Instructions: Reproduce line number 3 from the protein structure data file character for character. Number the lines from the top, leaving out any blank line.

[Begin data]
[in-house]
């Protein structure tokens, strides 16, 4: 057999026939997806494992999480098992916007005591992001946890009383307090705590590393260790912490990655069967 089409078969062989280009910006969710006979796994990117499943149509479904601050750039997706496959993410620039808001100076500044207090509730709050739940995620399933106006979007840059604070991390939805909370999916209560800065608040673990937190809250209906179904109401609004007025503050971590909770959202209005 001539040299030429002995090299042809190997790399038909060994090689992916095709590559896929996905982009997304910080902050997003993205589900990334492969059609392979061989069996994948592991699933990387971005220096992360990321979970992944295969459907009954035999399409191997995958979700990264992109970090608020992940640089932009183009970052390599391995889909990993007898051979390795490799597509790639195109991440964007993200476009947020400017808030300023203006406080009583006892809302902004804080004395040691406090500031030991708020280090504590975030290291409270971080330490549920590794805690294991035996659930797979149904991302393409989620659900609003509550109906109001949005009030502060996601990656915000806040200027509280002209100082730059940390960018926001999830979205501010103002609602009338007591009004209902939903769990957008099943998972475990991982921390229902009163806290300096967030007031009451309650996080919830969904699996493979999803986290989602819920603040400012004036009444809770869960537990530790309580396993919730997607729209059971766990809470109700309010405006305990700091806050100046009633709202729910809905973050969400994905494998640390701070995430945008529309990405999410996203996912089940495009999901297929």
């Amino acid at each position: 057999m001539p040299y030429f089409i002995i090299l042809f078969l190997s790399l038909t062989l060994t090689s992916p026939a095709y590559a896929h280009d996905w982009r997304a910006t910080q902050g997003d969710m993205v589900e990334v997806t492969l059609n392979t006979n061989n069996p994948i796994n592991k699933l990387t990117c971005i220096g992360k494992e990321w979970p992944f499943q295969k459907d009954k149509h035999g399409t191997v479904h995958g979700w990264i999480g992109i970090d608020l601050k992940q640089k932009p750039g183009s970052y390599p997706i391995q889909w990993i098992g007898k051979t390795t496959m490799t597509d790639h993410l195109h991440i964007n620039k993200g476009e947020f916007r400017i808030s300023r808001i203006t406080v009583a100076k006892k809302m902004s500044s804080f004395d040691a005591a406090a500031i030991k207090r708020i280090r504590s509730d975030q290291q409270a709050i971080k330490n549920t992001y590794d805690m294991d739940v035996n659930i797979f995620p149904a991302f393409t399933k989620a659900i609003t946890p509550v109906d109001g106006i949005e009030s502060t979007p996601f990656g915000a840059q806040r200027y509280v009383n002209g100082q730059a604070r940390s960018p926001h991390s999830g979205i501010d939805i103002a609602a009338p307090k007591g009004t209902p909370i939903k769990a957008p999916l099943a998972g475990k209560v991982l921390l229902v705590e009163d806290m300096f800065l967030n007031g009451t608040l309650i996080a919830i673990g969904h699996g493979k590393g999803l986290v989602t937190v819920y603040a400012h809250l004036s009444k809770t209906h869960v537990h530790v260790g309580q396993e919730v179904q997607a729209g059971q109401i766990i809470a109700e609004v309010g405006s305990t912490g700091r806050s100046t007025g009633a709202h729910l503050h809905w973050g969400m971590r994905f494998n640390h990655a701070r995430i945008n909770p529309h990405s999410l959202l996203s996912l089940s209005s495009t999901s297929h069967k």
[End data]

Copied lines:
């Amino acid at each position: 057999m001539p040299y030429f089409i002995i090299l042809f078969l190997s790399l038909t062989l060994t090689s992916p026939a095709y590559a896929h280009d996905w982009r997304a910006t910080q902050g997003d969710m993205v589900e990334v997806t492969l059609n392979t006979n061989n069996p994948i796994n592991k699933l990387t990117c971005i220096g992360k494992e990321w979970p992944f499943q295969k459907d009954k149509h035999g399409t191997v479904h995958g979700w990264i999480g992109i970090d608020l601050k992940q640089k932009p750039g183009s970052y390599p997706i391995q889909w990993i098992g007898k051979t390795t496959m490799t597509d790639h993410l195109h991440i964007n620039k993200g476009e947020f916007r400017i808030s300023r808001i203006t406080v009583a100076k006892k809302m902004s500044s804080f004395d040691a005591a406090a500031i030991k207090r708020i280090r504590s509730d975030q290291q409270a709050i971080k330490n549920t992001y590794d805690m294991d739940v035996n659930i797979f995620p149904a991302f393409t399933k989620a659900i609003t946890p509550v109906d109001g106006i949005e009030s502060t979007p996601f990656g915000a840059q806040r200027y509280v009383n002209g100082q730059a604070r940390s960018p926001h991390s999830g979205i501010d939805i103002a609602a009338p307090k007591g009004t209902p909370i939903k769990a957008p999916l099943a998972g475990k209560v991982l921390l229902v705590e009163d806290m300096f800065l967030n007031g009451t608040l309650i996080a919830i673990g969904h699996g493979k590393g999803l986290v989602t937190v819920y603040a400012h809250l004036s009444k809770t209906h869960v537990h530790v260790g309580q396993e919730v179904q997607a729209g059971q109401i766990i809470a109700e609004v309010g405006s305990t912490g700091r806050s100046t007025g009633a709202h729910l503050h809905w973050g969400m971590r994905f494998n640390h990655a701070r995430i945008n909770p529309h990405s999410l959202l996203s996912l089940s209005s495009t999901s297929h069967k």